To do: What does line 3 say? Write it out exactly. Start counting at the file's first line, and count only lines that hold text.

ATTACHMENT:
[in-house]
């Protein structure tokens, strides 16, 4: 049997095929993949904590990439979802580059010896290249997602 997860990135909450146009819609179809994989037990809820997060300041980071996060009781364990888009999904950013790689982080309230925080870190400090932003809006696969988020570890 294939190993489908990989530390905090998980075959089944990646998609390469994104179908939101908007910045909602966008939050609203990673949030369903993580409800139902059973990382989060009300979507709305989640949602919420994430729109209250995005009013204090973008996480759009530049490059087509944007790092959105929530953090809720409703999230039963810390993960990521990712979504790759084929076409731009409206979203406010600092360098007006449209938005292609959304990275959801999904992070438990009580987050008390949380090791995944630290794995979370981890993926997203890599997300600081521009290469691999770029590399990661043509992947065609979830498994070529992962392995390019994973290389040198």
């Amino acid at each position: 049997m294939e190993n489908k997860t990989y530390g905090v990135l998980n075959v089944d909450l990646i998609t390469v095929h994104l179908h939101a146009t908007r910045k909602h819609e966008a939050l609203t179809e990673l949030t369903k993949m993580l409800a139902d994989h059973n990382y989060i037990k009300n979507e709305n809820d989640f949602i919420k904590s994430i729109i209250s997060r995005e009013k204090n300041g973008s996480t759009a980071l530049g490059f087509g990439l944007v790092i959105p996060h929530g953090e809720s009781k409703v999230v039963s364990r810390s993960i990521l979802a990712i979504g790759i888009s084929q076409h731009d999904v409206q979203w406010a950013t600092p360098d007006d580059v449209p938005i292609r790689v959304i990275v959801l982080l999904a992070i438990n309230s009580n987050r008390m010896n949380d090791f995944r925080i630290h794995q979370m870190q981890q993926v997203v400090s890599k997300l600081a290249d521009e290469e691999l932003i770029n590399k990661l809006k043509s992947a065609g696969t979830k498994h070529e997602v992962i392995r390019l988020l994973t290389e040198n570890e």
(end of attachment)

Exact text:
């Amino acid at each position: 049997m294939e190993n489908k997860t990989y530390g905090v990135l998980n075959v089944d909450l990646i998609t390469v095929h994104l179908h939101a146009t908007r910045k909602h819609e966008a939050l609203t179809e990673l949030t369903k993949m993580l409800a139902d994989h059973n990382y989060i037990k009300n979507e709305n809820d989640f949602i919420k904590s994430i729109i209250s997060r995005e009013k204090n300041g973008s996480t759009a980071l530049g490059f087509g990439l944007v790092i959105p996060h929530g953090e809720s009781k409703v999230v039963s364990r810390s993960i990521l979802a990712i979504g790759i888009s084929q076409h731009d999904v409206q979203w406010a950013t600092p360098d007006d580059v449209p938005i292609r790689v959304i990275v959801l982080l999904a992070i438990n309230s009580n987050r008390m010896n949380d090791f995944r925080i630290h794995q979370m870190q981890q993926v997203v400090s890599k997300l600081a290249d521009e290469e691999l932003i770029n590399k990661l809006k043509s992947a065609g696969t979830k498994h070529e997602v992962i392995r390019l988020l994973t290389e040198n570890e």